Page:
where θ r , M is the exit angle of ray reflecting from M relative to negative x-axis, and given by:
cos θ r , M   = r M ( 1 , 0 , 0 ) = n x     2 cos θ i , M sin γ M = n x cos 2 γ M + n z sin 2 γ M
As shown in Figure 5, the point (N), where r M hits, is determined by projected angle ( θ p , M ) of r M , and θ p , M can be found based on the principle that projected angles of incident and reflective solar rays on cross-section of CPCs are identical [29] as:
θ p , M = θ p + 2 γ M
The tilt-angles of lines MD and MB (see Figure 5) are calculated by:
tan γ M D = ( z M z D ) / ( x M x D )
tan γ M B = ( z M 0.5 ) / x M

Appendix A.1. For the Case of θ p , M γ M B

In this case, the radiation reflecting from M directly arrives on solar cells of CPVs (see Figure 5), thus, one has:
η o p t , 3 = ρ
and in this case, θ i n , 3 , the solar incidence angle, is given by:
cos θ i n , 3   = r M ( 1 , 0 , 0 ) = cos θ r , M = n x cos 2 γ M + n z sin 2 γ M
It is known from Equation (A4) that, cos θ r , M = n x − 2cos θ i , M sin γ M < n x thus θ r , M > θ a p , indicating that the solar incidence angle on solar cells is increased after reflections from the reflectors of CPVs. This means that the use of CPCs makes the solar incidence angle increase thus lowering the photovoltaic conversion efficiency of solar cells in comparison to similar PV panels.

Appendix A.2. For the Case of γ M D θ p , M < γ M B

In this case, the radiation reflecting from M is incident on the plane mirror then redirects onto solar cells (see Figure 5). The vector of radiation reflecting from N of right mirror is expressed by:
r N = i N + 2 ( i N · n r p l ) n r p l
where i N = − r M is the vector of an incident solar ray at point N of right mirror, substituting n r p l = (sin γ p l , 0, −cos γ p l ) and Equation (A3) into the Equation (A10) obtains:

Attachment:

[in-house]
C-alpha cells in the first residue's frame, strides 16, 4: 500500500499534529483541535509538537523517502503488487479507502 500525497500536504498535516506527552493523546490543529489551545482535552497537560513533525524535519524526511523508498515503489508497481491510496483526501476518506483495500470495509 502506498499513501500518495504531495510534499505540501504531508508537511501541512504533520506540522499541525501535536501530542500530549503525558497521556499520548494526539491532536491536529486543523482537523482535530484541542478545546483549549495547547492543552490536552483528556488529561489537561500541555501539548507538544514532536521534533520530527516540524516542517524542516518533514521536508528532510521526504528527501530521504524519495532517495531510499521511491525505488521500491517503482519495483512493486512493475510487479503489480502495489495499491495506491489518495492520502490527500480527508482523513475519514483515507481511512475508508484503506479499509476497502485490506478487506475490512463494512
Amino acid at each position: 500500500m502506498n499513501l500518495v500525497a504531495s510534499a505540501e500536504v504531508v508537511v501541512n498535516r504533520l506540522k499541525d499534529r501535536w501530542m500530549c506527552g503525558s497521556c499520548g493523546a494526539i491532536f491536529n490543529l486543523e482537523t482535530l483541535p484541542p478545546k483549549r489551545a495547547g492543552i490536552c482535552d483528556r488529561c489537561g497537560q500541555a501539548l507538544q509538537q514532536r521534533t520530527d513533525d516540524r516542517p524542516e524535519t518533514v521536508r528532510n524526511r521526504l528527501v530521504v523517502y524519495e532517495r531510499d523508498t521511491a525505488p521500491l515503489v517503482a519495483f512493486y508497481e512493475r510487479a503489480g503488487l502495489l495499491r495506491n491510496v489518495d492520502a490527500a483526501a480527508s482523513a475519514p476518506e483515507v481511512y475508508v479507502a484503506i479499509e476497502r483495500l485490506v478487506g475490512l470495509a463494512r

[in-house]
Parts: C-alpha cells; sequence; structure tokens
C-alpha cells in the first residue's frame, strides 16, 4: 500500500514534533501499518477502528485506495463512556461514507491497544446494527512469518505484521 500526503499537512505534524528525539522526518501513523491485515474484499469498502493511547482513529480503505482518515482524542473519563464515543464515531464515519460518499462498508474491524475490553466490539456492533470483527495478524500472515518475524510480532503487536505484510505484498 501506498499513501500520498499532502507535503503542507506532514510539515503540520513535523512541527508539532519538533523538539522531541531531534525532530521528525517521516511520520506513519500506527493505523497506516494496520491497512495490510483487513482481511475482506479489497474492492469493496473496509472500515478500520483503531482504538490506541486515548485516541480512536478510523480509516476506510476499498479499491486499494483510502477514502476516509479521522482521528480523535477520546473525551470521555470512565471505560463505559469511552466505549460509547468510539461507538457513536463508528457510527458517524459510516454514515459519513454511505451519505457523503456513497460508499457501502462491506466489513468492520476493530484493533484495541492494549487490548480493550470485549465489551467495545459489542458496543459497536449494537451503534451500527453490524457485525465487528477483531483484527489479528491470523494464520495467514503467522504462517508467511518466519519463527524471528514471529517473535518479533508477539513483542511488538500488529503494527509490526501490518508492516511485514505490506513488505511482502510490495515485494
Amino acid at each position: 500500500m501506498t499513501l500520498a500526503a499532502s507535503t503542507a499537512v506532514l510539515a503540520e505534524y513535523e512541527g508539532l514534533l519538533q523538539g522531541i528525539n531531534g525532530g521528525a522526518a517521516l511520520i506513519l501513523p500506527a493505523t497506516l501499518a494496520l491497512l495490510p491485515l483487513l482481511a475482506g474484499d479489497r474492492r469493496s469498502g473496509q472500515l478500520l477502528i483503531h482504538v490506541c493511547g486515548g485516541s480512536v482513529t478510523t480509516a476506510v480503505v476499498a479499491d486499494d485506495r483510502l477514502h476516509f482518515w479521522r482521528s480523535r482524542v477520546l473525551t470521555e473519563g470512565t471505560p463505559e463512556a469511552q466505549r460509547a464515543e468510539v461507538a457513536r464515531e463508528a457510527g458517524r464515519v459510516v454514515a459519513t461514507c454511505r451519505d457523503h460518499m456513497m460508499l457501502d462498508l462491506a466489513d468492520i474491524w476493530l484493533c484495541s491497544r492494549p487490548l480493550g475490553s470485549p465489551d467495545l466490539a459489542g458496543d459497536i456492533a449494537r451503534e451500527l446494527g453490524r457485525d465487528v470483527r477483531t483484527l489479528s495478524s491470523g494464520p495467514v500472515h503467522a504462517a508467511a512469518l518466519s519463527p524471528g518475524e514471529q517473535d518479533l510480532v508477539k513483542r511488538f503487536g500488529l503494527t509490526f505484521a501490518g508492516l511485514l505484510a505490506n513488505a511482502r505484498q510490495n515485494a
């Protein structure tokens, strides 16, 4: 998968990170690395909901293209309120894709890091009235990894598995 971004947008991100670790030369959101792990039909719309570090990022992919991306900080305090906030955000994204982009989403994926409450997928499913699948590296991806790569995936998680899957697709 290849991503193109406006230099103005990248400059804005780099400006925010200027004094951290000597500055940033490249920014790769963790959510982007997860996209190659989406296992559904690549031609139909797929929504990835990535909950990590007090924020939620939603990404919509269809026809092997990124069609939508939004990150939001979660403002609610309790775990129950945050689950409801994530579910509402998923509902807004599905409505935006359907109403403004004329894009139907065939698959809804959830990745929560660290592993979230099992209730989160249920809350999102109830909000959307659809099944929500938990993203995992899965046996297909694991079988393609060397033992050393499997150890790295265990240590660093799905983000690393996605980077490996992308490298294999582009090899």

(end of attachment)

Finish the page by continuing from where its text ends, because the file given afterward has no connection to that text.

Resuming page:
r N = cos θ r , M   +   2 cos θ i , N sin γ p l , n y , n z 2 cos θ i , M cos γ M 2 cos θ i , N cos γ p l
where θ i , N is the solar incidence angle of r M at N of the right mirror and given by:
cos θ i , N = i N   · n r p l = r M · n r p l = cos θ r , M sin γ p l ( n z + 2 cos θ i , M cos γ M ) cos γ p l
The incidence angle on solar cells in this case is given by:
cos θ i n , 3 = r N ( 1 , 0 , 0 ) = cos θ r , M 2 cos θ i , N sin γ p l = n x cos 2 ( γ p l γ M ) n z sin 2 ( γ p l γ M )
The optical efficiency η o p t , 3 in this case due to two imperfect reflections is given by:
η o p t , 3 = ρ 2

Appendix A.3. For the Case of θ p , M < γ M D

In this case, the radiation reflecting from M is incident on the lower part of the right parabola as shown in Figure 5 (right), and φ N of point N is determined by:
tan θ p , M = ( x M x N ) / ( z M z N )
Given φ M of point M, x M and z M are calculated based on Equation (1), then φ N can be found by substituting z N and x N as the function of φ N into Equation (A15), and then solar vector reflecting from N of the parabola can be obtained based on Equations (A11) and (A12) by replacing γ p l with γ N as follows:
r N = ( cos θ r , M   +   2 cos θ i , N sin γ N , n y , n z 2 cos θ i , M cos γ M 2 cos θ i , N cos γ N )
The θ i , N , incidence angle of solar ray r M at point N of parabola, is given by:
cos θ i , N = r M   · n N = cos θ r , M sin γ N ( n z + 2 cos θ i , M cos γ M ) cos γ N